Cox Communications is beginning work to bring its gigabyte broadband service to Maricopa.
The communications giant is expanding internet service, telephone, TV and security services to Maricopa this year, and has begun initial engineering, construction design and necessary permitting for its fiber-based network. The company is working with local HOAs to obtain individual community approvals.
“We are thrilled to come to Maricopa and will make every effort to minimize the construction impact where and when we can,” said Susan Anable, vice president of government and public affairs for Cox Southwest. “Our aim is to efficiently and quickly provide Cox services. Our teams will be providing notices to homeowners and will be communicating via HOA newsletters and communications channels. We appreciate and thank the City of Maricopa for the partnership as we begin our work.”
Cox projects serving up to 7,000 customers by fall. The company will add more than 225 miles of new fiber to the Cox footprint in Arizona, and as part of that growth, some Maricopa residents will soon see work beginning in their streets and neighborhoods.
“We are in the planning/permitting stage…so as soon and as fast as that happens, we will begin construction,” said Andrea Katsenes Pappas, director of media and public relations for Cox in Arizona. “I don’t have a specific date just yet.”
As Cox begins to run the cable it may have to perform work done on some customers’ properties. While it will not need access in any homes, Cox said it will have to access the exterior pedestal to replace the existing cable lines with new fiber optic cable. The company says it typically completes the switchover within 48 hours of an order.
Maricopa residents will soon be able to visit a website to obtain status updates and express interest in Cox services. According to Katsenes Pappas, the company is “hoping it will go live within the week.”
Cox said its new fiberoptic gig service will be faster than most 5G service and allow for equally fast upload and download speeds, known as symmetrical service. The company’s expansion in Pinal County is part of a multi-billion-dollar Cox commitment over the next several years to build a 10G-capable, fiber-based network.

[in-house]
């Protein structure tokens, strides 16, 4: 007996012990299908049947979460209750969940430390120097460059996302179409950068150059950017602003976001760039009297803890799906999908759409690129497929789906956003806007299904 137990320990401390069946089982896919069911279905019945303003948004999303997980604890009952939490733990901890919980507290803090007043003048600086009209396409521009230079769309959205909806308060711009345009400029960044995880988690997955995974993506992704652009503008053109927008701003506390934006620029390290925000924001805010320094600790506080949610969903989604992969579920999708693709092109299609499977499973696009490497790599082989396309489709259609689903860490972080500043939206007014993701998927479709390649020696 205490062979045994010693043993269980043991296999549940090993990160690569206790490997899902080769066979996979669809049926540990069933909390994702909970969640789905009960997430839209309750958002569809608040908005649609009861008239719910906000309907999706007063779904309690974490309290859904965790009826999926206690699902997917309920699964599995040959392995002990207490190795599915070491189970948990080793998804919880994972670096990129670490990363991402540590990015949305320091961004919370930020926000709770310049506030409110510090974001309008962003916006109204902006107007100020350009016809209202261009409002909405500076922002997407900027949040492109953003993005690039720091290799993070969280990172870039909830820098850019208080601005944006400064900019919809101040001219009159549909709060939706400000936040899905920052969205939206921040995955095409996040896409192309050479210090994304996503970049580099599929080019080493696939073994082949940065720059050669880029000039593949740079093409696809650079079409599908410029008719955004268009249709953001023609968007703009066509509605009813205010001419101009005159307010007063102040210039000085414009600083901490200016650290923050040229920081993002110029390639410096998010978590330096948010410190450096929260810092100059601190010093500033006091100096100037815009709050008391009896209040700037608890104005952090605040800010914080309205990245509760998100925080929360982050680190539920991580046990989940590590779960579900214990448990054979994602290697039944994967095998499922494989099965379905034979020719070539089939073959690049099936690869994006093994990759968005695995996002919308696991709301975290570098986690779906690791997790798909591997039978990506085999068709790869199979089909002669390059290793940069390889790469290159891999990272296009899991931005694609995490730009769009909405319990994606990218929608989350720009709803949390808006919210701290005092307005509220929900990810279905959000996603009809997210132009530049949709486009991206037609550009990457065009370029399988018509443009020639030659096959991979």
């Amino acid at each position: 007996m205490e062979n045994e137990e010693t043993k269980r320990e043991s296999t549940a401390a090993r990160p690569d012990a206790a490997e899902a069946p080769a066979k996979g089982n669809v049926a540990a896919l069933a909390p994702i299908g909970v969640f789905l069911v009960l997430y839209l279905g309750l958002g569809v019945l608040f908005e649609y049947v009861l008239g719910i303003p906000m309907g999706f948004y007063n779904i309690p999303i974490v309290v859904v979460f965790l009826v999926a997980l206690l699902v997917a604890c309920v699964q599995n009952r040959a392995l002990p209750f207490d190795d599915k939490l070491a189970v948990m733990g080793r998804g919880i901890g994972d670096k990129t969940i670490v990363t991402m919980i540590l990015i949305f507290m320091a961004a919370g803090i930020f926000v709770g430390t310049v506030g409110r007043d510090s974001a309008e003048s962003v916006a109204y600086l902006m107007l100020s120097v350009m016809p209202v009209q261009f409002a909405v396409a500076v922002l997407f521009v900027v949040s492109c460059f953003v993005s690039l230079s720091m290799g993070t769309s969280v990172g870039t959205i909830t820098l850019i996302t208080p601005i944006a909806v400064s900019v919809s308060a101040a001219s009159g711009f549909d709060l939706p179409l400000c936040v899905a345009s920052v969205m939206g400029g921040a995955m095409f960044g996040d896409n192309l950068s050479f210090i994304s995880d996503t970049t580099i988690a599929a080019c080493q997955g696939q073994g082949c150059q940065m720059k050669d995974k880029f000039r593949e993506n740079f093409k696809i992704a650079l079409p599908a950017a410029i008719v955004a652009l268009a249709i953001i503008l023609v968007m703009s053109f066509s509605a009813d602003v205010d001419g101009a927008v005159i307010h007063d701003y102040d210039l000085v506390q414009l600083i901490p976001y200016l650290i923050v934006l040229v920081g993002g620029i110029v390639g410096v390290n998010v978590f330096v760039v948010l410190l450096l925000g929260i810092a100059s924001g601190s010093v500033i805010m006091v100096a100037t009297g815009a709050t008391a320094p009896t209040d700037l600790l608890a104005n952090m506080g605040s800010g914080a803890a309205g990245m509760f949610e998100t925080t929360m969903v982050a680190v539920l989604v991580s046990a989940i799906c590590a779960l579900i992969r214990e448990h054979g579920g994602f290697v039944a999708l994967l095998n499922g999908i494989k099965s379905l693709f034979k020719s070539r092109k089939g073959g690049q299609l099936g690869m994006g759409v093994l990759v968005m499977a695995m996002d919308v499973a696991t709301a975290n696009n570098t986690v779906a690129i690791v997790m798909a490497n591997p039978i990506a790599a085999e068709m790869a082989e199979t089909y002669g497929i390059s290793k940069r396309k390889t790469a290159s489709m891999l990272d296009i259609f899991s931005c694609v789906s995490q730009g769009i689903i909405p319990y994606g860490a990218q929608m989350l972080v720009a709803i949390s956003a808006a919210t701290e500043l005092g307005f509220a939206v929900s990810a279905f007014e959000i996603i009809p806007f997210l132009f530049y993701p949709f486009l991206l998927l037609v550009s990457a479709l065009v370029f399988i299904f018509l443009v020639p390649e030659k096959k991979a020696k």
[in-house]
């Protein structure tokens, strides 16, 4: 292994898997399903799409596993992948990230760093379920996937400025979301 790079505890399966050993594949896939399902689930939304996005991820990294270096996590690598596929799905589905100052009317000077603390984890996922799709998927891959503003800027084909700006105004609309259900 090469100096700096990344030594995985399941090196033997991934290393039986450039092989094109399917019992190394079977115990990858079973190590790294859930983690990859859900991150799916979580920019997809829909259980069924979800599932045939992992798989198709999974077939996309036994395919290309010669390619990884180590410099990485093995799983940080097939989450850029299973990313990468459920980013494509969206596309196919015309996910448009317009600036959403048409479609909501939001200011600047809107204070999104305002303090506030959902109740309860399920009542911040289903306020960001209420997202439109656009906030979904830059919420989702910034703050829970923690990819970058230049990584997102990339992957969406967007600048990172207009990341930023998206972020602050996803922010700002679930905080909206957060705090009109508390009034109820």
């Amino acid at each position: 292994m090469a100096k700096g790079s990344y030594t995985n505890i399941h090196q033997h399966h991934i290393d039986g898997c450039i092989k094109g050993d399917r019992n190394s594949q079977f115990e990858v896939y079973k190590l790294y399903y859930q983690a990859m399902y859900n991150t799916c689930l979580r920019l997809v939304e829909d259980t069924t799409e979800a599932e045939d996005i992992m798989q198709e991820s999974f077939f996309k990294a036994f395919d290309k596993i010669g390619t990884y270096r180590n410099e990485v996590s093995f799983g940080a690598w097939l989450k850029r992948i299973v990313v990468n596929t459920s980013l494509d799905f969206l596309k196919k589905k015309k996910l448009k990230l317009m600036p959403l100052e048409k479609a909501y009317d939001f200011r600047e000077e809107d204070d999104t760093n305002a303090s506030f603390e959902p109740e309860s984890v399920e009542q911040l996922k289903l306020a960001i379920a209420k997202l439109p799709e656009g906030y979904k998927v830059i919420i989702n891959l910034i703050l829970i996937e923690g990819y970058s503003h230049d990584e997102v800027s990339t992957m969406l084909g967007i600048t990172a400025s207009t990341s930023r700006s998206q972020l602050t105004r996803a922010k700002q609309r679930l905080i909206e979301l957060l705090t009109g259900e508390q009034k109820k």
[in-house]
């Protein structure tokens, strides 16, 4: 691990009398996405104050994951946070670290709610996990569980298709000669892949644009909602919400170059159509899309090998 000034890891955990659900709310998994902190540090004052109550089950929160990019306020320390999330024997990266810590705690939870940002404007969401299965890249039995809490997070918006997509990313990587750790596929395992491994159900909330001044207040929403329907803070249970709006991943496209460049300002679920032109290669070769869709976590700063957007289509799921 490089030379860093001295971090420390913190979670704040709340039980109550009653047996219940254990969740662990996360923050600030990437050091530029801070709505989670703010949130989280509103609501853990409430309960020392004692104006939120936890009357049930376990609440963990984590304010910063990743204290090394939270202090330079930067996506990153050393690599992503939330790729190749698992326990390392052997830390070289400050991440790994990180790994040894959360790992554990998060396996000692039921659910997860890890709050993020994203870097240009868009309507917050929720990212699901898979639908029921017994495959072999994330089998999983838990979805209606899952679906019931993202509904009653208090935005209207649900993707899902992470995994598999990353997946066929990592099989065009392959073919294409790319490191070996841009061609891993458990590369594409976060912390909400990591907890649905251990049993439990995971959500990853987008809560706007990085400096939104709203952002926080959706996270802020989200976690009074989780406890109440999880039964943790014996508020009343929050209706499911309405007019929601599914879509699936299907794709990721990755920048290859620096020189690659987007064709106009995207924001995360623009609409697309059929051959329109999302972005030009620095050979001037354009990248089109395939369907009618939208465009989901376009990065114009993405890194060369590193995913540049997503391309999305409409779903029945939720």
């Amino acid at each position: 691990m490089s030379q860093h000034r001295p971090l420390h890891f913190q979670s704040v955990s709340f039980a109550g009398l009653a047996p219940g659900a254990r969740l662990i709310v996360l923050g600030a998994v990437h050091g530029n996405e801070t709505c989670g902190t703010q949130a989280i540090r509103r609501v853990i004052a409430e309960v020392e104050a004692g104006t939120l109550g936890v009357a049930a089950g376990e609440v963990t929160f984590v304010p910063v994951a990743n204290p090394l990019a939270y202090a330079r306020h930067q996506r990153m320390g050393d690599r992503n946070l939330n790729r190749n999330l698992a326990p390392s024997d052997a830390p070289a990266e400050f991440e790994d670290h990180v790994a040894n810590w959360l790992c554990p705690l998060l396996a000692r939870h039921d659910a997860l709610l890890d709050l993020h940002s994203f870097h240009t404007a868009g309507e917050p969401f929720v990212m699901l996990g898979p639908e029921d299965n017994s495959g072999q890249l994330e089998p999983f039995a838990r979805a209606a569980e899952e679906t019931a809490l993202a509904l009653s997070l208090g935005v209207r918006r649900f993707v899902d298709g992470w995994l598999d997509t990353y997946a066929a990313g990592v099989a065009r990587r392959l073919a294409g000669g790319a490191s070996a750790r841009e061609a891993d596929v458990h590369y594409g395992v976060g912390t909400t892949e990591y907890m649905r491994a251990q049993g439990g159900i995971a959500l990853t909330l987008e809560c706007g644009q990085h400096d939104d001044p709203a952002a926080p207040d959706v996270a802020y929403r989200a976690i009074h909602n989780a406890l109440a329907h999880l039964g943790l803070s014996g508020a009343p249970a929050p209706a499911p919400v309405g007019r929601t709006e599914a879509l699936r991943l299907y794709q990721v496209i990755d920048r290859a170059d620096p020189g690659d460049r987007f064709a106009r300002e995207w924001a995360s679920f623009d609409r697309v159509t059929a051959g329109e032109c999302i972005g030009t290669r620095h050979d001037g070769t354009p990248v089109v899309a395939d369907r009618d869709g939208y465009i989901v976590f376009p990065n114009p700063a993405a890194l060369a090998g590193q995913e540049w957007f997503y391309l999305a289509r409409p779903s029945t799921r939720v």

The rollout of expanded fiber to homes will be combined with enhancements to cable’s broadband DOCSIS 4.0 technology.
“Connectivity is at the heart of everything we do,” said Percy Kirk, Southwest regional manager and senior vice president of Cox. “Our Arizona team has been focused on providing the most powerful high-speed internet, TV, phone, and home security and automation services, as well as growing business offerings. We are excited to bring these important services to the residents of Maricopa and hope this latest expansion will help Cox continue to meet customers’ needs in Arizona.”
This article befuddles some of the technical terminology, so I hope I can offer some clarifications here.
– Cox will be offering gigabit internet with speeds up to 1Gbps, which is about 1000Mbps. Top speeds currently available in Maricopa from Orbitel are 200Mbps, so this is at least five times faster than the service you have now.
– 1Gbps fiber broadband or a 10Gbps capable fiber-based network should not be compared to 5G cellular broadband. The G doesn’t even stand for the same thing. 5G is the 5th GENERATION of cellular broadband technology and the G has no relation to the speed of service. While 5G is technically capable of achieving gigabit speeds, in reality most cellular carriers are only providing speeds of 50-70Mbps over their 5G networks, which is dramatically slower than fiber broadband.
– This new fiber broadband comes with a new DOCSIS 4.0 standard. This means you will need to buy a new cable modem to use with this service, you won’t be able to use a modem you might already have from a previous broadband service provider.
– The mention of “symmetrical service” with equally fast upload and download speeds is a big deal, if this is part of the standard residential package. Most broadband providers offer significantly reduced upload speeds compared to their download speeds. Orbitel’s 200Mbps service for example only actually provides 10Mbps of upload speed. Having 1000Mbps upload speed would be a boon for small online businesses in Maricopa, making it feasible to host servers or operate online services out of your own home. This would also be a blessing for any streamers or content creators. However I expect as more details are revealed, this symmetrical service will come at extra cost or exist as a business grade option – the reason most internet service providers throttle upload speeds is to curb piracy and make it harder for you to share downloadable copies of the latest Disney+ shows online.